Quadrivial Quandary:  Logophiles, Rejoice!  Each day we give you four unusual words.  Can you fit them all in one illustrative sentence?
Quandary Resolution 5808
gunsel, deskfast, ingurgitate, hidebound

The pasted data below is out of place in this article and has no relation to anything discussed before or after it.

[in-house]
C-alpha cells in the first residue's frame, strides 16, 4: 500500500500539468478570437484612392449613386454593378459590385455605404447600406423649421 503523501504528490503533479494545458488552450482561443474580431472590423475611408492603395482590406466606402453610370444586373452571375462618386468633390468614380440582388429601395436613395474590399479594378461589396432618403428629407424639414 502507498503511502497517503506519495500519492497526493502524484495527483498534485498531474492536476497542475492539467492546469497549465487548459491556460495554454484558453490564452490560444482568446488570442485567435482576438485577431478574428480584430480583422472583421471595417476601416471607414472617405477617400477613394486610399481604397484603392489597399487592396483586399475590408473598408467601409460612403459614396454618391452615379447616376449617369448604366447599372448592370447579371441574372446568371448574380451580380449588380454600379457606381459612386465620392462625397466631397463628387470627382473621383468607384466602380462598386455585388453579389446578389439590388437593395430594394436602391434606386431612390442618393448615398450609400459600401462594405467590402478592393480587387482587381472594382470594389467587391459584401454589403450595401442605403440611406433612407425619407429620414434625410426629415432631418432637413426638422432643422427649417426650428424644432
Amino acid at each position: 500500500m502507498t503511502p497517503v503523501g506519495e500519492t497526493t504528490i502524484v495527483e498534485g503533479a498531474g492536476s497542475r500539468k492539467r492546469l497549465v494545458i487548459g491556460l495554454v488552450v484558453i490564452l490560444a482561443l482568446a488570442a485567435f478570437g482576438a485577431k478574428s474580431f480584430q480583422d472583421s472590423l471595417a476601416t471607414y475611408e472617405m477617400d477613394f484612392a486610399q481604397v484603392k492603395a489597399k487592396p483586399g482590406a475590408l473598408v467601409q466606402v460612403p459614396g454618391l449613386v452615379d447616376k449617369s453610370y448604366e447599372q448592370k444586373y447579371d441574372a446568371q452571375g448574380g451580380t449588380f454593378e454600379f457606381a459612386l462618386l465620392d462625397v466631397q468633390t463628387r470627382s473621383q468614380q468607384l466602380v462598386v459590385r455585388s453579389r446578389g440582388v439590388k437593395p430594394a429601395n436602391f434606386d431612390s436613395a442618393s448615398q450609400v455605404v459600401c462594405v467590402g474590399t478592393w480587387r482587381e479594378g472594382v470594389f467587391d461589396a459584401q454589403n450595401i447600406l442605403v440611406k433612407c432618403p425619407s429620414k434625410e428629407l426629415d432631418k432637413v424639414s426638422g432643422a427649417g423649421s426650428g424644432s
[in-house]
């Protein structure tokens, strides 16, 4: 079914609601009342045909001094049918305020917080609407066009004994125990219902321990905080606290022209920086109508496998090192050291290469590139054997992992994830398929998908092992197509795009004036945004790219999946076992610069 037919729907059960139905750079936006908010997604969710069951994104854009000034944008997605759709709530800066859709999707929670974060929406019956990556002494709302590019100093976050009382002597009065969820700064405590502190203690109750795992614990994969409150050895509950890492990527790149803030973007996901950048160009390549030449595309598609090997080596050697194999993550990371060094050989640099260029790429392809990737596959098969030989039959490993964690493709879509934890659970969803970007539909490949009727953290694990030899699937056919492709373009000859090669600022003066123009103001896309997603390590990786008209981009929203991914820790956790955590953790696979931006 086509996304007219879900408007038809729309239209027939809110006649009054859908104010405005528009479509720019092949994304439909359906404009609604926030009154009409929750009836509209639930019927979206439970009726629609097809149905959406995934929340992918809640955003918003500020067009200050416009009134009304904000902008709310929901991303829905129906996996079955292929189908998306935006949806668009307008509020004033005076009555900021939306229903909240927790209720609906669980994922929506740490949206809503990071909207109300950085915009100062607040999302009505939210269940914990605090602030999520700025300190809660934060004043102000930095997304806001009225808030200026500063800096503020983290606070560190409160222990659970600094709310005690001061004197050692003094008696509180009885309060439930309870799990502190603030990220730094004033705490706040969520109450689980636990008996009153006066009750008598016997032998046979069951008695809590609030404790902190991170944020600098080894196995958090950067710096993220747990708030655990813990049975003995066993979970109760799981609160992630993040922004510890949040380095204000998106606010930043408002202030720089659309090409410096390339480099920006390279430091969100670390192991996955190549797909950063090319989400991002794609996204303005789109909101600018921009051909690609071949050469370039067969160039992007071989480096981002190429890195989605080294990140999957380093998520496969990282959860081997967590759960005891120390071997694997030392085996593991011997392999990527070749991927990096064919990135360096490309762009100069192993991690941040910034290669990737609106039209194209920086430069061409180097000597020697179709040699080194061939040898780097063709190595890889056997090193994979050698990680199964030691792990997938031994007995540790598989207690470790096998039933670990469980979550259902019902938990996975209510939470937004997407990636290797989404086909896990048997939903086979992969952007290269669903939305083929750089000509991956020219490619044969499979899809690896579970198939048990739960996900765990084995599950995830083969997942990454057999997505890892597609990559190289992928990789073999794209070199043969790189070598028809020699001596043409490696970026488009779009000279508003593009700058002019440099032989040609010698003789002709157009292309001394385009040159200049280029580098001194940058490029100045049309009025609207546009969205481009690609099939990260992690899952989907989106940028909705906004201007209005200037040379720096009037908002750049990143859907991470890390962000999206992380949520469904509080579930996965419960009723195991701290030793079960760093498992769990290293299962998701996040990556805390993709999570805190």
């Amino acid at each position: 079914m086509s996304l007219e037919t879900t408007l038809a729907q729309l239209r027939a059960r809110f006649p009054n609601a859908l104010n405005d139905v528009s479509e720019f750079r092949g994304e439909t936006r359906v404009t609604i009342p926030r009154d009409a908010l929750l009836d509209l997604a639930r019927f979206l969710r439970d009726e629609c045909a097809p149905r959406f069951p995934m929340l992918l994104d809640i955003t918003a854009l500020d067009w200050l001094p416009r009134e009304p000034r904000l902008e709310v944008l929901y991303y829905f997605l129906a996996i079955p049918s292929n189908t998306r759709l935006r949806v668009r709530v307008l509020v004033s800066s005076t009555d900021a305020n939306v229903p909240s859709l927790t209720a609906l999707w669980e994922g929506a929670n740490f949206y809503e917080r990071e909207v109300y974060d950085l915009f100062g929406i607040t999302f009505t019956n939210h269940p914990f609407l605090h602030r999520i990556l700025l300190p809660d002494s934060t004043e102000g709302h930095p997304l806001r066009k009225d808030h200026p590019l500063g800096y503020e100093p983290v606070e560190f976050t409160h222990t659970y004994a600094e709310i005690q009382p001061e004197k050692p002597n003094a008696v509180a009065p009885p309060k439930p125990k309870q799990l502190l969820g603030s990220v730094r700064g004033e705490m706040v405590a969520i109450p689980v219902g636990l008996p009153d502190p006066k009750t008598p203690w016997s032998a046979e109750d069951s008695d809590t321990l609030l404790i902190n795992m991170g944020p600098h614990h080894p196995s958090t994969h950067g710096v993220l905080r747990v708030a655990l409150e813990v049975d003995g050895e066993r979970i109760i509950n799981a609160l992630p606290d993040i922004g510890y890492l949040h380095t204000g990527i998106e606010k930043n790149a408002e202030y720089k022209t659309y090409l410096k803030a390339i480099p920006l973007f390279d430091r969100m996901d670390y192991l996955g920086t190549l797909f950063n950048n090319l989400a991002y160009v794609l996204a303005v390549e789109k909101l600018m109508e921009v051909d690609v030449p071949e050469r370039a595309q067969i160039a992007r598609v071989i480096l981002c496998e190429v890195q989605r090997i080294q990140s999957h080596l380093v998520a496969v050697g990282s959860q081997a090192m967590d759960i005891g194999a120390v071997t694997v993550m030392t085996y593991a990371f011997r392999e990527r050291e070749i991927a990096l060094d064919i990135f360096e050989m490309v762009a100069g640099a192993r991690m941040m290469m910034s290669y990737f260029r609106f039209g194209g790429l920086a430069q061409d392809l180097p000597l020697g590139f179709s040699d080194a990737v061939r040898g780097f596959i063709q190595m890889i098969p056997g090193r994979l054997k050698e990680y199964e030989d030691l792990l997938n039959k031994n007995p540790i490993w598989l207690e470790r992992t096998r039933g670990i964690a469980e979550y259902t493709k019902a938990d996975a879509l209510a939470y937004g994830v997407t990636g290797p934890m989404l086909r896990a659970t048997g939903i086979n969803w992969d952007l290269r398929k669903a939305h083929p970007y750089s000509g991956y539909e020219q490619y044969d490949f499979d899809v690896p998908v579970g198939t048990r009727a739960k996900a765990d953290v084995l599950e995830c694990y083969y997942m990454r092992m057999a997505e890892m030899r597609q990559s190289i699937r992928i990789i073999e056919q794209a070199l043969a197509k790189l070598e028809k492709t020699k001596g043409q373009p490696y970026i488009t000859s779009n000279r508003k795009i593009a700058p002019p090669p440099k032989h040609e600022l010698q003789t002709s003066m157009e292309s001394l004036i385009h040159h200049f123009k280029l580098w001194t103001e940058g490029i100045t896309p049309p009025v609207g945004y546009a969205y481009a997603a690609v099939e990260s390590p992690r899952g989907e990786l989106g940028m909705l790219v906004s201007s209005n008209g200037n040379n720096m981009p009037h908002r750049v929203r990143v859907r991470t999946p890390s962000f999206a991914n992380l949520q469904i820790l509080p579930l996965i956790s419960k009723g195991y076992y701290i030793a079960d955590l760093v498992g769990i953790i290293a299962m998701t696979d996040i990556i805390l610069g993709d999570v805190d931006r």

Roxy looked up sharply from her deskfast; they were all eating around the table with Daphne and Maude's paperwork before them – Trixie and Leigh followed suit; all three stared at Maude, who was examining her fingernails; she smiled and asked, “does the name Jinty Moncrief mean anything to you” and looked from one to the other; Roxy gave a start, for Jinty Moncrief was the name of a friend of hers in the City Chambers – but that couldn't be right, she blushed to her roots – as Maude continued, not waiting for any response, “Jinty Moncrief is an ancestor of ours, of all of us, and among her many talents she was a Match-Maker,” at which Daphne chortled, adding that Jinty Moncrief had also been a supplier of Wet-Nurses to the gentry of Edinburgh and had her fingers in many other pies – she gave a knowing wink; Roxy ingurgitated the last of her meal, and mouth crammed full she was unable to speak as Maude continued, “and one of her talents was to be a detailed recorder of every patient, client, customer – or whatever she called them – and her diaries, well, Account Books I should say, are in the possession of our cousin Gregor Dumbiedykes, who is also a Great-Grandchild of Dr Dean and inherited his Library, or again, I should say were, for he loaned them to me late last night – on condition, needless to say, that they do not leave the possession of the family,” and she picked up a small pile of rather battered and worn volumes which had obviously been subjected to much use, and continued “and Gregor is not so hidebound as one might expect of a Writer to the Signet, and has offered us the use of his daughter, Elvira, who is a student at Heriot-Watt and just happens to have a lot of free time this week,” at which there was a cheer from the young cousins, who all knew and were fond of their cousin Elvira; and Roxy, half choking as she swallowed a piece of pie-crust burst out that she had just remembered what her friend, also named Jinty Moncrief had mentioned to her en passent during a gossipy telephone conversation late last night, which was that shortly before Daphne's experience of temporary imprisonment in the oubliette, Jinty had noticed what she described as a gunsel, a young gentleman of the road, standing together with his older friend and confidant hard by the close which leads, by way of many twists and turnings, gates, doorways and labyrinthine passages, to the tunnels in which Daphne had discovered Sister Evadne Eglantine's final prison, seeming to peruse a map or diagram and she was this morning intending to study the CCTV tapes to ascertain what they had been doing and, added Roxy, washing down the remains of her hasty meal with a glass of Water of Leith, “I promised to call her about now to find out if she has learned anything of use to us in identifying the dastardly devil who slid the bolts to trap Aunt Daphne!”

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